Hinting at what you want is not good enough. Tentatively suggesting that your donor might, if it’s quite okay, like to consider making a small donation, simply won’t cut it.

You have to ask strong, and that means:

  • Say how much you want - precisely how much
  • Say what it will achieve for your beneficiaries
  • Be polite, but open, up front, and firm

You're a charity. Your donor understands that this is a giving relationship. She understands that you will ask her for money. So when you ask, ask strong.

5. Ask for more

If you’re average gifts are down. Then you’re probably not asking for enough. Ask for more and donors will give more. I’ve seen this happen time and time again.

Linking your asks to previous giving is the tried and tested method  - with recent research suggesting that your donor's average gift is the metric to pay attention to (See Roger Craver's article on "Asking Amounts" at The Agitator)

Try asking for 20% more from each of your donors. A 20% lift in average gift across the board for a small non-profit can amount to a significant increase in revenue.

6. Ask (properly) on your reply form too

Again, this should go without saying, but the evidence suggests otherwise. Many forms are confusing looking affairs with no clear directions to the donor.

Try thinking of your form as a page ad with a very large coupon. A good page ad needs an attention grabbing image, a benefit laden headline, and a good strong ask. So does your reply form.

A form without a good headline ask is like a bicycle without pedals. It’ll go. But not very well.

7. Don’t forget to include a reply paid envelope

Hard to believe anyone sends out appeals without reply paid envelopes these days. But just in case: you must include one. Making it hard for donors to respond is just chasing gifts away.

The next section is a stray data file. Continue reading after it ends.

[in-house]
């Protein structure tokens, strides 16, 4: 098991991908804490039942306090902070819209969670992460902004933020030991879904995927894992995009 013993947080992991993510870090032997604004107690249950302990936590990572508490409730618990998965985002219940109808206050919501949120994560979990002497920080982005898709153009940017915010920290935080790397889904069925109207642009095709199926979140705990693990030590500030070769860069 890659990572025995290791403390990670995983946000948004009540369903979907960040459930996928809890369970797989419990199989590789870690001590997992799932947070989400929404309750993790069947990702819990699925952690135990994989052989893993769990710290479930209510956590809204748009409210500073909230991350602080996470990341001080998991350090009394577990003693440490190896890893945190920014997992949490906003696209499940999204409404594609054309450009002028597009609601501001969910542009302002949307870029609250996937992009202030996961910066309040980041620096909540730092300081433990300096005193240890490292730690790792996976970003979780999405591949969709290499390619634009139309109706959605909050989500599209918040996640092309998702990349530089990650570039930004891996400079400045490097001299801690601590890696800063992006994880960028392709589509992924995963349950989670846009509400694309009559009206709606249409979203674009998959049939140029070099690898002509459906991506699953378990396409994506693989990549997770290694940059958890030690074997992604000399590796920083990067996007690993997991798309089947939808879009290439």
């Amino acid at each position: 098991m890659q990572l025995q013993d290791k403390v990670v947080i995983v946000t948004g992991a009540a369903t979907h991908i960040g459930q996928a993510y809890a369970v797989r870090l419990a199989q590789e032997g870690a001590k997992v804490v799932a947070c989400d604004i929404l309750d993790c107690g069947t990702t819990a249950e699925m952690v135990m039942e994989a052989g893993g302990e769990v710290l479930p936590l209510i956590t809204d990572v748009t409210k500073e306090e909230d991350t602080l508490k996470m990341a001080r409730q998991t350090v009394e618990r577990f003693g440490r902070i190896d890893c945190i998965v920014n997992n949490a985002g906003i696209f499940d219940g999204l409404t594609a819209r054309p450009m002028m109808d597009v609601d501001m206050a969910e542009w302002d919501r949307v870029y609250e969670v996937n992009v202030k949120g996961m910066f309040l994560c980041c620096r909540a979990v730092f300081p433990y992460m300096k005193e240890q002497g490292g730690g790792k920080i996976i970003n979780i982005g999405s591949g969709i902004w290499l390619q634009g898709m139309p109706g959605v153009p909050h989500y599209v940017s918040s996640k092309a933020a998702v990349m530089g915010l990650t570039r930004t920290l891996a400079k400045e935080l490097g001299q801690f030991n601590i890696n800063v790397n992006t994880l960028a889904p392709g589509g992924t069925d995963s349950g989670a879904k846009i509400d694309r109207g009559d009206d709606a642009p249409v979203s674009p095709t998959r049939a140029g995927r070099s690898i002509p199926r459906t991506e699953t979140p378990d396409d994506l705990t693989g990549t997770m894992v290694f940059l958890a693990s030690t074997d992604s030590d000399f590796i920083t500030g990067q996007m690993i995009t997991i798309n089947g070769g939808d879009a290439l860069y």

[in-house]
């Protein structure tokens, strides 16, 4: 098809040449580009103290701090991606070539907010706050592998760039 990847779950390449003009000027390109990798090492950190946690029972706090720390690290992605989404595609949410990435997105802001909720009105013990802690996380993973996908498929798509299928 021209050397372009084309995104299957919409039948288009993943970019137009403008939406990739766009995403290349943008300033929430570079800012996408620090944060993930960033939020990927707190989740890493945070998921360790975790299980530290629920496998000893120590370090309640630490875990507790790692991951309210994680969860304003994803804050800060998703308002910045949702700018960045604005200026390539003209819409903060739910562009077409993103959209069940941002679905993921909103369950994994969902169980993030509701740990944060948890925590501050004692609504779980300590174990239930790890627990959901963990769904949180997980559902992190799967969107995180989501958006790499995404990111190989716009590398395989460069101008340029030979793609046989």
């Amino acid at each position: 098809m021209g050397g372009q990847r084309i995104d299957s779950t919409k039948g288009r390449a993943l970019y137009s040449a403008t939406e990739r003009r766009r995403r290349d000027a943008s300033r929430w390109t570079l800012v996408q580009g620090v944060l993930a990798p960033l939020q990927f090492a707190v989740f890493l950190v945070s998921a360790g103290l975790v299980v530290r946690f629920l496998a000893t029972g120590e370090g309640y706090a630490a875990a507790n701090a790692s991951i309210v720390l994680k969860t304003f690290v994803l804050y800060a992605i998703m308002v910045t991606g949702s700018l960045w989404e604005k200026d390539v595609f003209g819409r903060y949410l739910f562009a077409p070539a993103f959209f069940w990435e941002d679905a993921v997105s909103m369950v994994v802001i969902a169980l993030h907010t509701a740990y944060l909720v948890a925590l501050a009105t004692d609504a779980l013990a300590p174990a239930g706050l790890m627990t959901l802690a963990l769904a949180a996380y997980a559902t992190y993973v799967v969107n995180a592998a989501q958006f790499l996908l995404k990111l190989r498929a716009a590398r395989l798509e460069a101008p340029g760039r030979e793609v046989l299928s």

8. Use an implied ask on your reply envelope

Nothing too complicated, just a simple line on your reply envelope is all it takes, for example:

  • My life-saving gift is inside . . .
  • Here’s my gift to help a dog find a new home . . .
  • Please rush my gift to a child in need . . .

Not an explicit ask as such, but an implied one all the same. This single line lifts your reply envelope above the level of stationery, and makes it work to earn a gift.

9. Ask in your other enclosures as well

If you’re enclosing a separate case study, lift note, buckslip, gift catalogue, or anything printed – use it to make an ask as well.

How soft or hard this ask should be depends on the item in question. A lift note from someone else in your organisation should have a clear, strong ask. If it’s from a beneficiary, it could be softer. For charts and fact sheets, use large-type, bold headlines and subheads containing clear, strong asks that direct your donor to the reply form and envelope.

In conclusion

Asking like you mean it means making sure everything your donor sees in your pack states clearly that you are looking for a donation, why you’re looking for it, and what it will achieve for your beneficiaries.

It means weaving repeated and effective asks into the body copy of your letter. It means using headlines, kickers, bold paragraphs and your P.S. to create "ask signposts" for your donor.

It means being a fundraising Don Draper.

Dear Joan is dedicated to one subject - writing better donor direct mail. Specifically for small to medium non-profit   by .Jules Brown